The pandemic has also taught me how to move through and sit with grief; how to be still in a world that is anything but; and how to cope with being homesick. 

Above all else, the pandemic has given me a new appreciation for all the small things that I so foolishly took for granted in the pre-COVID world – my health, a supportive partner, a steady income and a safe and warm home."

- Jennifer Golletz, Reporter

Positivity is powerful

"It’s crazy to think that almost an entire year has passed since COVID-19 was declared a pandemic. So much has happened, yet so little at the same time. It has definitely made me appreciate the simple joy of putting something on my calendar. 

This past year has seen so much loss, so much hurt and so much uncertainty, but it has also seen so much good. And it has been extremely heartwarming – humbling even – to realize just how resilient we really are. Even on the darkest days, we helped lift each other up. Even when things were the most uncertain, we were making noise on the streets night after night, sending postcards to senior centres and flowers to friends, supporting local businesses in every way possible, and coming up with new collaborations, new innovations and new ways to laugh.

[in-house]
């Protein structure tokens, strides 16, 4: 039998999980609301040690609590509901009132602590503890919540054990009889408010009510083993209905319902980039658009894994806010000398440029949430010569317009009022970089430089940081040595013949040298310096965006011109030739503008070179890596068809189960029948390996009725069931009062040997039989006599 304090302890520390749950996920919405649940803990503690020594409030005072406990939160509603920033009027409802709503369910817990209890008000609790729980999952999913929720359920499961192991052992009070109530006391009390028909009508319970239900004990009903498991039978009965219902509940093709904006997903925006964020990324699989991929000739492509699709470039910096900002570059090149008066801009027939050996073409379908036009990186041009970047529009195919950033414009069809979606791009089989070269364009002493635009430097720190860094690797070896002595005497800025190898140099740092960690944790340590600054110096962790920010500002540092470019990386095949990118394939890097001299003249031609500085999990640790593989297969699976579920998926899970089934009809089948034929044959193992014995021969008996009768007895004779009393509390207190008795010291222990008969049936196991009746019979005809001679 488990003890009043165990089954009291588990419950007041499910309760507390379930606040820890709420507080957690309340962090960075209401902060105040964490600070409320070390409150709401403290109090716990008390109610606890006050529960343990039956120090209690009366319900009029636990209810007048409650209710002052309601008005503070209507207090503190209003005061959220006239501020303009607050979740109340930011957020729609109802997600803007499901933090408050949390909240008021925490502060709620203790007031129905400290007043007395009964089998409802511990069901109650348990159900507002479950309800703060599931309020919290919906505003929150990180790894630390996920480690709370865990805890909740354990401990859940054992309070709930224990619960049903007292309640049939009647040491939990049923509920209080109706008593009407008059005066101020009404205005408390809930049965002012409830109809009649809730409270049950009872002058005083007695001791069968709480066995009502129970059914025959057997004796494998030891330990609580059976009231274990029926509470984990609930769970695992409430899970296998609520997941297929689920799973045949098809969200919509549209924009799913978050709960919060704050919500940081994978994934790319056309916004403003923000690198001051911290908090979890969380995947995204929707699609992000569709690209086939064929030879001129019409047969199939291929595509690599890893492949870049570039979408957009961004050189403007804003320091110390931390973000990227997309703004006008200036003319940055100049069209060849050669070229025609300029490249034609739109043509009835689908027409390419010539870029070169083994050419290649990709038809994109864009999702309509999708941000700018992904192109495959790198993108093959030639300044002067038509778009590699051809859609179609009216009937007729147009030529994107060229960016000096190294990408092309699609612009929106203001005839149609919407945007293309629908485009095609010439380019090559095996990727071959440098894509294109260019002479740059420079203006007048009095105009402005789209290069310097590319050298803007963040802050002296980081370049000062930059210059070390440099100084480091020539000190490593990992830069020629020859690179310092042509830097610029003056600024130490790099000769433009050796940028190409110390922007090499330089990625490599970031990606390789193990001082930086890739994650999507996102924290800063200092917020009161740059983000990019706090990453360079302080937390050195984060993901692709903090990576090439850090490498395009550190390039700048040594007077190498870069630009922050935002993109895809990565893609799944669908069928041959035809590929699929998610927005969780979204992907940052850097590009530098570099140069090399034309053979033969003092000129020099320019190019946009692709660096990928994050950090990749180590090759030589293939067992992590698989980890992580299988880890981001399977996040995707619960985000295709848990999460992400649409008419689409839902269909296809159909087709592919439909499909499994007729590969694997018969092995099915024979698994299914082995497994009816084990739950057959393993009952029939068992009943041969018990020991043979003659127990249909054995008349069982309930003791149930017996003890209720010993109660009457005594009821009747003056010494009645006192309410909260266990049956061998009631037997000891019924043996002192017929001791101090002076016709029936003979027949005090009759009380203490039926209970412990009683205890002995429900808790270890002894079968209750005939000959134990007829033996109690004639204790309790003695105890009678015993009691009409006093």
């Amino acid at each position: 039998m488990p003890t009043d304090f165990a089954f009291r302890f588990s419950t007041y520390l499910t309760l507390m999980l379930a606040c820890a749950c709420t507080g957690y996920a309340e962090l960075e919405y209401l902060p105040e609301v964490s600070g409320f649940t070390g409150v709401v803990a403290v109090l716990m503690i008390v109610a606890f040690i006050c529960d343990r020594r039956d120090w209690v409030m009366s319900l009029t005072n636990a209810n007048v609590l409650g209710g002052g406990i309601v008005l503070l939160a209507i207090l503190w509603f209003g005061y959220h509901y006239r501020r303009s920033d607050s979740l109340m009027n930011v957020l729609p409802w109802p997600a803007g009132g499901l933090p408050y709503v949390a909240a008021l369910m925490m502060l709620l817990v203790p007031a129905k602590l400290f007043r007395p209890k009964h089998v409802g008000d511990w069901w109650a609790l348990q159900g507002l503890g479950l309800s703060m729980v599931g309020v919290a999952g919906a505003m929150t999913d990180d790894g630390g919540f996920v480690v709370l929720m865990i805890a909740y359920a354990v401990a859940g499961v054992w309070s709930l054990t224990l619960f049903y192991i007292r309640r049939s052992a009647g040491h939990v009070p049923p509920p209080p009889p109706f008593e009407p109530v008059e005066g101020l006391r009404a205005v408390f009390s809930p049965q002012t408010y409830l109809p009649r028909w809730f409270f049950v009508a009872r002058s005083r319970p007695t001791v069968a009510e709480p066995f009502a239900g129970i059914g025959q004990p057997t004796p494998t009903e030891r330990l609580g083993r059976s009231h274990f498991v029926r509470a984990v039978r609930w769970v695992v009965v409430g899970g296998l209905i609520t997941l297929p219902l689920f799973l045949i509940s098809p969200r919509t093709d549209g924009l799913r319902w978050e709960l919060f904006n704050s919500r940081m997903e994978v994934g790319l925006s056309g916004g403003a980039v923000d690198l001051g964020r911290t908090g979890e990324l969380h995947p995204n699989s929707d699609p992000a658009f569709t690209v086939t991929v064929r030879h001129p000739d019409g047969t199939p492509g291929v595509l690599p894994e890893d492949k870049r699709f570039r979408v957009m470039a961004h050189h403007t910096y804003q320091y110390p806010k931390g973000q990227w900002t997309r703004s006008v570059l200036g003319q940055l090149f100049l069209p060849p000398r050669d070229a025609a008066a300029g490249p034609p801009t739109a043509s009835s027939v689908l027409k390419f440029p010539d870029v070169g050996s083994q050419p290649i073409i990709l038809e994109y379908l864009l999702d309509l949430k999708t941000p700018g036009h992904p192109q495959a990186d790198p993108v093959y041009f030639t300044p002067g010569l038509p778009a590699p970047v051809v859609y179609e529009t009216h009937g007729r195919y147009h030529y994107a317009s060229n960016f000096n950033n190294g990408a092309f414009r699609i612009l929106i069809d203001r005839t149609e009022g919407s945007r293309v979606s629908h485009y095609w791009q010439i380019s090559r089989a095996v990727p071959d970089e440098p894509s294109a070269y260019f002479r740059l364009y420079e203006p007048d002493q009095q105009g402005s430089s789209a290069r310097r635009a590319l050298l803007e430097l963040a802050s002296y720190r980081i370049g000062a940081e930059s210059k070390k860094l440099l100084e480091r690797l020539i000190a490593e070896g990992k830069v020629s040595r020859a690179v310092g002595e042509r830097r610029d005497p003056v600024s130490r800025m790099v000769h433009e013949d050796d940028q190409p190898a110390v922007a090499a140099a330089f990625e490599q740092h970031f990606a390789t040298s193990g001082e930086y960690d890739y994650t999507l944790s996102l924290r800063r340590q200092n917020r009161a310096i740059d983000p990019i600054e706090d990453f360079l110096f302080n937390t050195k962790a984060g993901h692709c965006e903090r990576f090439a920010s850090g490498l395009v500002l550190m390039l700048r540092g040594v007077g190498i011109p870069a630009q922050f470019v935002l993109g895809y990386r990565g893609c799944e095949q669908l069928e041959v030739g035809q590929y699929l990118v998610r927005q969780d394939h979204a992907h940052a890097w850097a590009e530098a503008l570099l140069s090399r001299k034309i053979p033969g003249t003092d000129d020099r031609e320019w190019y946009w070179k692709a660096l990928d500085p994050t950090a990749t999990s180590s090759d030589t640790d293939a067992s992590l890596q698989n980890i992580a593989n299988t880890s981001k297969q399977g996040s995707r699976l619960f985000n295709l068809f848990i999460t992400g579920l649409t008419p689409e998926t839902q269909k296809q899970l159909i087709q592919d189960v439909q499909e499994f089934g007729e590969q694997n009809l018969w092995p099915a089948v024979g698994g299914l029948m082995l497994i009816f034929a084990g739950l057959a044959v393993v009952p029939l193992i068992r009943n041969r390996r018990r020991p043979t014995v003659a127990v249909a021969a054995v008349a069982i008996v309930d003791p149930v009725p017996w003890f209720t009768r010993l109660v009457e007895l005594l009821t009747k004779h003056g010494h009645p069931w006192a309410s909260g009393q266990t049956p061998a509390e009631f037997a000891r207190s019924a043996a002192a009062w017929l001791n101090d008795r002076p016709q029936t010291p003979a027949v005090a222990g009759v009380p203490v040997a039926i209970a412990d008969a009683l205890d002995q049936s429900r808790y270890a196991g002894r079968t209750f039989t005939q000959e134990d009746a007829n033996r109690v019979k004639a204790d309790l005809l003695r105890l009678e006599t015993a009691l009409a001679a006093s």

Even apart, the pandemic brought us together. And even when it was so much easier to be negative, we chose to be positive. They say your outlook on life plays a large role in how you see adverse situations, and if this past year is any indicator, it has shown me that a positive outlook really can go a long, long way."

- Maddie Johnson, Freelance Reporter

Laughing really is a good medicine

"I felt like I might drown in the seriousness and tragedy this year has brought, and not even just because of the pandemic. 

Remember in The Neverending Story when Atreyu gets stuck in the Swamp of Sadness? I was sad, and mad, and tired. Taking a break from the news cycle wasn't really an option. 

But there would be these moments where my dad would text me a meme with a pun he knew I'd laugh about, or a cat video he couldn't stop watching. My brother and his girlfriend would video call and we would play a ridiculously long game of charades. My other brother would text me a story about my hilarious 6-year-old niece creating some mad science experiment or bragging about how she held her breath underwater for 11 seconds in the bathtub. 

When I laughed about those silly things, or because I was having so much fun trying to get my husband to guess (without speaking) that I was pretending to be Shrek, I could feel relief. It was like surfacing and drawing in this wonderful breath of fresh air while the sun warmed my face. 

To quote the one and only Dick Van Dyke (as Bert) 'I love to laugh.'"

– Erika Engel, Community editor and reporter

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Riley Barsanti, Community Cares team

About the Author: Riley Barsanti, Community Cares team

Riley is a Communications Specialist and member of the Village Media Cares Team, whose mission is to create meaningful, long-lasting and positive change in the communities we serve.